LOUIS C. TUSINO
ZONING BOARD OF APPEALS OF DOUGLAS & another (and a companion case).
Heard: June 3, 2016.
action commenced in the Uxbridge Division of the District
Court Department on December 8, 2014. The case was heard by
David B. Locke, J., on a motion for summary judgment.
action commenced in the Land Court Department on August 21,
2009. The case was heard by Robert B. Foster, J., on a motion
for summary judgment.
E. Shugrue for Louis C. Tusino.
J. Lane for Joseph Bylinski.
Michael J. Kennefick for building commissioner of the town of
Douglas, & another.
Present: Vuono, Wolohojian, & Blake, JJ.
two cases arise out of the construction of a house on a
nonconforming lot in Douglas. The dispositive issue on appeal
is whether we have jurisdiction over a direct appeal from a
decision of the Uxbridge District Court in a zoning appeal
under G. L. c. 40A, § 17. Concluding that we do not, we
dismiss Tusino v. Zoning Board of
Appeals of Douglas, 2015-P-1400 (zoning appeal). Because
our disposition of this case renders moot Bylinski
v. Guaranteed Builders, Inc., 14-P-1193
(mandamus appeal), we dismiss it as well.
8, 2008, Tusino obtained a building permit to build a house
on a lot he owns in Douglas. Construction began in February,
2009, and Bylinski, who owns the adjacent property,
immediately thereafter asked the building commissioner to
revoke the permit. The commissioner denied that request, and
Bylinski appealed to the zoning board (board). The appeal was
constructively allowed, and the building permit was revoked.
On appeal, the Superior Court affirmed the revocation of the
permit. Tusino did not further appeal, and the Superior
Court's decision became final.
thereafter applied to the board for a variance. This too was
denied. He appealed the denial to the Land Court, which
entered summary judgment against him. On February 21, 2014,
in a memorandum and order issued pursuant to our rule 1:28,
we affirmed the Land Court's decision and it became
final. See Guaranteed Builders, Inc. v.
Zoning Bd. of Appeals of Douglas, 85 Mass.App.Ct.
Bylinski had filed a mandamus action in the Land Court
seeking to require the building commissioner (who had refused
Bylinski's enforcement request) to order the house be
removed. It should be noted at this juncture that, despite
the successful challenge to his building permit and his
inability to obtain a variance, Tusino had continued
construction of the house. A judge of the Land Court
dismissed the mandamus action on the grounds that (a) the
commissioner's obligation to enforce the zoning bylaw is
discretionary, (b) Bylinski had an available alternate
administrative remedy in the form of an appeal to the board,
and (c) justice did not require mandamus relief. This
dismissal is the subject of the mandamus appeal currently
the dismissal of his mandamus complaint, Bylinski again
requested that the building commissioner order Tusino to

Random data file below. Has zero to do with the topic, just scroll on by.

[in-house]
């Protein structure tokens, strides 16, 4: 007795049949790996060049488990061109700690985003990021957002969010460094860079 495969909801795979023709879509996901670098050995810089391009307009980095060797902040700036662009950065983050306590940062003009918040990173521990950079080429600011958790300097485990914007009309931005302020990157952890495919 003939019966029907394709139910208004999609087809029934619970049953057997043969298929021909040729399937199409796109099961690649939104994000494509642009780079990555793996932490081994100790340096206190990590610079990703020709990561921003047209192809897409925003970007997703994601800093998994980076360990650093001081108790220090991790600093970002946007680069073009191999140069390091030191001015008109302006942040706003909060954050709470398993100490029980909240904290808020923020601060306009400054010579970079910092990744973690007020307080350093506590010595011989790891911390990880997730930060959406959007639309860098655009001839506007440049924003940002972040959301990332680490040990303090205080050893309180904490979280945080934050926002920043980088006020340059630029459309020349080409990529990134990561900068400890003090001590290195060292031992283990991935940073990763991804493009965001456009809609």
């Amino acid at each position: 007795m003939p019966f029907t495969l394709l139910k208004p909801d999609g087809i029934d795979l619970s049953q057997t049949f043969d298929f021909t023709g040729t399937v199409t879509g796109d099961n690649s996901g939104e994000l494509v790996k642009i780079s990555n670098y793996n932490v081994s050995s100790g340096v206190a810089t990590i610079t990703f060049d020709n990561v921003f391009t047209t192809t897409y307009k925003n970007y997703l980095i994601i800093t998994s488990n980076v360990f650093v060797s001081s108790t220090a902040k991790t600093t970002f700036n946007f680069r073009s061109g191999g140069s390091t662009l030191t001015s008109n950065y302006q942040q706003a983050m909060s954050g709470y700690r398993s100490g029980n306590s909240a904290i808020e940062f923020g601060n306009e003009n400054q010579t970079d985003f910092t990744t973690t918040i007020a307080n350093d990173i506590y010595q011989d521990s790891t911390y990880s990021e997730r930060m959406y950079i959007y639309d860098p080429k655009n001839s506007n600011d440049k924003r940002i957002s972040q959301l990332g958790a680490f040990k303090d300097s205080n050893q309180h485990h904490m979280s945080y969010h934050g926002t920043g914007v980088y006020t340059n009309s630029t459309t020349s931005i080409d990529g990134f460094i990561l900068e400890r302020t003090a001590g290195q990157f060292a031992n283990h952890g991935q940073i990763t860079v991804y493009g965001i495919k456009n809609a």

remove the house. She again refused. Bylinski appealed to the
board, which ordered that the building be demolished and
removed. Tusino then appealed that order to the Uxbridge
District Court, where summary judgment entered in
Bylinski's favor. Tusino appealed this judgment directly
to us, rather than through the Appellate Division of the
own initiative, we asked the parties, who have submitted
supplemental authority, whether we have subject matter
jurisdiction over a G. L. c. 40A zoning appeal brought
directly from the District Court. Tusino relies on
Walker v. Board of Appeals of
Harwich, 388 Mass. 42 (1983) (Walker), for the
proposition that we have subject matter jurisdiction. Tusino
is indeed correct that Walker held that appeals from
District Court determinations in cases decided under G. L. c.
40A, § 17, were to be made directly to the Appeals
Court. Id. at 50. The conclusion in Walker
rested in large part on the fact that the Appellate Division
did "not have a general grant of equity jurisdiction and
. . . actions under G. L. c. 40A, § 17, are clearly
equitable in character." Id. at 48. At the time
Walker was decided, the District Court had only
limited equity jurisdiction. See G. L. c. 218, § 19C.
Walker, however, the statutory landscape changed
with the Legislature's extension of equity jurisdiction
to the district courts. The change occurred in stages as the
district courts in the various counties became subject to the
Legislature's creation of a "one trial system."
The reform began with a pilot program in Norfolk and
Middlesex counties. St. 1996, c. 358. "The system proved
successful . . .[, and] [i]n August, 2004, the Legislature
approved the one trial system and, with certain changes, made
it applicable to all divisions of the District and Boston
Municipal Court Departments. St. 2004, c. 252."
Sperounesv.Farese, 449 Mass.
800, 803 (2007). "Because the Appellate Division is a
part of the District Court, the equitable jurisdiction